off what happened.
At their daughters’ behest though, the Toresens won’t be taking a helicopter out of the resort.
They’ve
not been put off flying in general, although Suzy isn’t keen on
helicopters, saying it was appropriate they started with “hell”.
Mr
Toresen praised staff at the resort for helping them and for promptly
cleaning up the crash debris and re-filling the swimming pool. He was
also impressed the New Zealand High Commission had checked on his
family’s welfare.
The wreckage was still perched next to the pool and an investigator was on the scene.
Meanwhile, Mr Toresen said his family felt like “b-list celebrities” as the object of others’ attention and curiosity.
They planned on attending a Christmas celebration tonight and more snorkelling tomorrow.
“I
think it’s a bit of a Christmas miracle really. I look at our little
daughters and think it could have been so very bad. A thousand things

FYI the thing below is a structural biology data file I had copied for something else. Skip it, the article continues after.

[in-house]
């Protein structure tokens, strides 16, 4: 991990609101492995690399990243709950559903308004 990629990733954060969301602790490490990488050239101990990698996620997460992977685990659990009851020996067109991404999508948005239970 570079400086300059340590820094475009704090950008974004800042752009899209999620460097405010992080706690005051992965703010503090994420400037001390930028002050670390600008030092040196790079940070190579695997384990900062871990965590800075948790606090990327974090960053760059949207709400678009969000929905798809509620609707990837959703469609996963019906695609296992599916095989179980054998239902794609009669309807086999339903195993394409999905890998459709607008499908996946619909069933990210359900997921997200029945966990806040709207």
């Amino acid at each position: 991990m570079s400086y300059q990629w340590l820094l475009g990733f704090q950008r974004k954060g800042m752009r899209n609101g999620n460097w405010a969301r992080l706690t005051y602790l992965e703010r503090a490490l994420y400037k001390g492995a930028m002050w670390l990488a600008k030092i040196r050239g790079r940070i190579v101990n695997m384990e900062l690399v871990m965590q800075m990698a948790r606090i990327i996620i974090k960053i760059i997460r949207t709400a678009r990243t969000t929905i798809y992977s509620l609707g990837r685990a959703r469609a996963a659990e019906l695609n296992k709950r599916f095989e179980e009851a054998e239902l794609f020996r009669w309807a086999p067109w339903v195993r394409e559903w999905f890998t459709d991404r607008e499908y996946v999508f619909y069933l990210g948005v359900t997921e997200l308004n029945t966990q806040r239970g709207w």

could have gone slightly differently and it could have been a very
different outcome.”
Treasure Island general manager Robert Wade
told the Herald the New Zealand staff raced to the beachfront crash site
and helped the passengers who had cuts and bruises.
“Our nurse tended to the passengers and the crew and made sure they were okay,” said Mr Wade.
No one was seriously injured and all the holidaymakers had chosen to stay in the islands for their break, he said.
As
a precaution the Australian couple first flew back to the mainland for a
medical check-up before resuming their holiday at a different resort.
The Ministry of Foreign Affairs and Trade confirmed it had offered the Kiwi family assistance.
Mr Wade said the incident was being investigated by Fiji’s Civil Aviation Authority.
Australian
Bob Carroll was eating with his family just 50 metres away when the
Eurocopter smashed into a tree before hitting another tree and crashing
next to a pool.
“Holy s***!! Bizarreo and freaky and scary but
thank God all got out of the chopper and we are all OK,” Mr Carroll said
on Facebook.
The wreckage will return to the Fiji mainland by barge.
Island
Hoppers’ sales and marketing manager Sheryn Ambler said she wasn’t able
to say much at the moment, because of the ongoing investigation, but
she was thankful there were no serious injuries.
“That’s what we care about, so that’s a good thing. They are all well.”
She was hopeful the cause of the crash would come out soon.
The pilot, who she confirmed was a New Zealander who lived in Fiji, was fine.
“He’s obviously feeling pretty bad but he’s OK. It’s not nice for anybody to be in any form of accident.”